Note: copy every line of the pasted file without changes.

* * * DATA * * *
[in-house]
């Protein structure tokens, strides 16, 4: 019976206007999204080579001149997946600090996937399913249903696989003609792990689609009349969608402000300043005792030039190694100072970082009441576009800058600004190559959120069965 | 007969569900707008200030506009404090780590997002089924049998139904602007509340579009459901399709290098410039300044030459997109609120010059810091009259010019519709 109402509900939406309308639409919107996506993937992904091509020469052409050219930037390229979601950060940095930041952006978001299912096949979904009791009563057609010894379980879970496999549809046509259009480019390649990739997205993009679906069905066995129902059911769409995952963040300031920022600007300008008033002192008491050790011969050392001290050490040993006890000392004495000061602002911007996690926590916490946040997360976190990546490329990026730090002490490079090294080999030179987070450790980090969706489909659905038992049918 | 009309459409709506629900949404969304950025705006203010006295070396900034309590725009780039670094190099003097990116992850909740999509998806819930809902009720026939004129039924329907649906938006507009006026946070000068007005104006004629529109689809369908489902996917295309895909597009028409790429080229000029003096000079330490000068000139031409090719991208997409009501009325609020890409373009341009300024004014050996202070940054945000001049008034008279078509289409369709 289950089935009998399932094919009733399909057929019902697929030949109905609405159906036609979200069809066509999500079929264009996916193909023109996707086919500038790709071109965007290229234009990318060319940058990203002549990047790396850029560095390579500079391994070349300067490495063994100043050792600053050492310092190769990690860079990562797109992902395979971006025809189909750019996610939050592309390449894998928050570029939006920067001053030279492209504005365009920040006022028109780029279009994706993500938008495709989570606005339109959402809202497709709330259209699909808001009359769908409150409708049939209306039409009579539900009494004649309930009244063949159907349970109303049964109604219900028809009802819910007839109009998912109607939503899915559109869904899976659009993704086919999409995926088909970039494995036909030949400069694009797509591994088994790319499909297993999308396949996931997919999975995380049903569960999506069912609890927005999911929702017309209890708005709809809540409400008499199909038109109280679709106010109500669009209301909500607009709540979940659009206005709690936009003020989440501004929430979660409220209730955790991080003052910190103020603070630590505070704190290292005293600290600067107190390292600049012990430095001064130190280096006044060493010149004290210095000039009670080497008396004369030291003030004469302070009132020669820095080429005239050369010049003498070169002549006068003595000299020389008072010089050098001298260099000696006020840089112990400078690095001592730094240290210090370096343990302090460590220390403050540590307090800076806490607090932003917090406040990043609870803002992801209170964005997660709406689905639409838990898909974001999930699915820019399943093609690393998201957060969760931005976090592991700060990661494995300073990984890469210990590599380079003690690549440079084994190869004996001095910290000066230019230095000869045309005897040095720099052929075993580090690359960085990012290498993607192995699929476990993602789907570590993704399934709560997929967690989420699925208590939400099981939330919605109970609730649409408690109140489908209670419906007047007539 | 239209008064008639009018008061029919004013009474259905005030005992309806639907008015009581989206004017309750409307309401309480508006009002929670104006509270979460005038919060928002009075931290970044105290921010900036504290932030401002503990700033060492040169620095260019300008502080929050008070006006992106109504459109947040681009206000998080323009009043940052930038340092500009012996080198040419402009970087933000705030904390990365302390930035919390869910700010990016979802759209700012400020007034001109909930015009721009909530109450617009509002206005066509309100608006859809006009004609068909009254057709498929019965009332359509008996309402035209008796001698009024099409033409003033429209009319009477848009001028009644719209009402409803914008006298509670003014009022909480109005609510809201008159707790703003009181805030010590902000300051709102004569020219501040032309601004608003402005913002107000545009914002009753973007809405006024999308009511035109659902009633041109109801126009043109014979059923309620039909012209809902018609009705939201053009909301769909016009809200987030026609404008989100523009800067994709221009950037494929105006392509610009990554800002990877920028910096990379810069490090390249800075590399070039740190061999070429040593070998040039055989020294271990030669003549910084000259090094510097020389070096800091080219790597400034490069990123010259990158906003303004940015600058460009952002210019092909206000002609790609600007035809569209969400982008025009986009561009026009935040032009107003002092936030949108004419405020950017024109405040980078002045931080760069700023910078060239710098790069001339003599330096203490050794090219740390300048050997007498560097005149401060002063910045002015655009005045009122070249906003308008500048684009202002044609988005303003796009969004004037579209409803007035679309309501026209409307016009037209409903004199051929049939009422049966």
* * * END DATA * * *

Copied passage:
[in-house]
């Protein structure tokens, strides 16, 4: 019976206007999204080579001149997946600090996937399913249903696989003609792990689609009349969608402000300043005792030039190694100072970082009441576009800058600004190559959120069965 | 007969569900707008200030506009404090780590997002089924049998139904602007509340579009459901399709290098410039300044030459997109609120010059810091009259010019519709 109402509900939406309308639409919107996506993937992904091509020469052409050219930037390229979601950060940095930041952006978001299912096949979904009791009563057609010894379980879970496999549809046509259009480019390649990739997205993009679906069905066995129902059911769409995952963040300031920022600007300008008033002192008491050790011969050392001290050490040993006890000392004495000061602002911007996690926590916490946040997360976190990546490329990026730090002490490079090294080999030179987070450790980090969706489909659905038992049918 | 009309459409709506629900949404969304950025705006203010006295070396900034309590725009780039670094190099003097990116992850909740999509998806819930809902009720026939004129039924329907649906938006507009006026946070000068007005104006004629529109689809369908489902996917295309895909597009028409790429080229000029003096000079330490000068000139031409090719991208997409009501009325609020890409373009341009300024004014050996202070940054945000001049008034008279078509289409369709 289950089935009998399932094919009733399909057929019902697929030949109905609405159906036609979200069809066509999500079929264009996916193909023109996707086919500038790709071109965007290229234009990318060319940058990203002549990047790396850029560095390579500079391994070349300067490495063994100043050792600053050492310092190769990690860079990562797109992902395979971006025809189909750019996610939050592309390449894998928050570029939006920067001053030279492209504005365009920040006022028109780029279009994706993500938008495709989570606005339109959402809202497709709330259209699909808001009359769908409150409708049939209306039409009579539900009494004649309930009244063949159907349970109303049964109604219900028809009802819910007839109009998912109607939503899915559109869904899976659009993704086919999409995926088909970039494995036909030949400069694009797509591994088994790319499909297993999308396949996931997919999975995380049903569960999506069912609890927005999911929702017309209890708005709809809540409400008499199909038109109280679709106010109500669009209301909500607009709540979940659009206005709690936009003020989440501004929430979660409220209730955790991080003052910190103020603070630590505070704190290292005293600290600067107190390292600049012990430095001064130190280096006044060493010149004290210095000039009670080497008396004369030291003030004469302070009132020669820095080429005239050369010049003498070169002549006068003595000299020389008072010089050098001298260099000696006020840089112990400078690095001592730094240290210090370096343990302090460590220390403050540590307090800076806490607090932003917090406040990043609870803002992801209170964005997660709406689905639409838990898909974001999930699915820019399943093609690393998201957060969760931005976090592991700060990661494995300073990984890469210990590599380079003690690549440079084994190869004996001095910290000066230019230095000869045309005897040095720099052929075993580090690359960085990012290498993607192995699929476990993602789907570590993704399934709560997929967690989420699925208590939400099981939330919605109970609730649409408690109140489908209670419906007047007539 | 239209008064008639009018008061029919004013009474259905005030005992309806639907008015009581989206004017309750409307309401309480508006009002929670104006509270979460005038919060928002009075931290970044105290921010900036504290932030401002503990700033060492040169620095260019300008502080929050008070006006992106109504459109947040681009206000998080323009009043940052930038340092500009012996080198040419402009970087933000705030904390990365302390930035919390869910700010990016979802759209700012400020007034001109909930015009721009909530109450617009509002206005066509309100608006859809006009004609068909009254057709498929019965009332359509008996309402035209008796001698009024099409033409003033429209009319009477848009001028009644719209009402409803914008006298509670003014009022909480109005609510809201008159707790703003009181805030010590902000300051709102004569020219501040032309601004608003402005913002107000545009914002009753973007809405006024999308009511035109659902009633041109109801126009043109014979059923309620039909012209809902018609009705939201053009909301769909016009809200987030026609404008989100523009800067994709221009950037494929105006392509610009990554800002990877920028910096990379810069490090390249800075590399070039740190061999070429040593070998040039055989020294271990030669003549910084000259090094510097020389070096800091080219790597400034490069990123010259990158906003303004940015600058460009952002210019092909206000002609790609600007035809569209969400982008025009986009561009026009935040032009107003002092936030949108004419405020950017024109405040980078002045931080760069700023910078060239710098790069001339003599330096203490050794090219740390300048050997007498560097005149401060002063910045002015655009005045009122070249906003308008500048684009202002044609988005303003796009969004004037579209409803007035679309309501026209409307016009037209409903004199051929049939009422049966």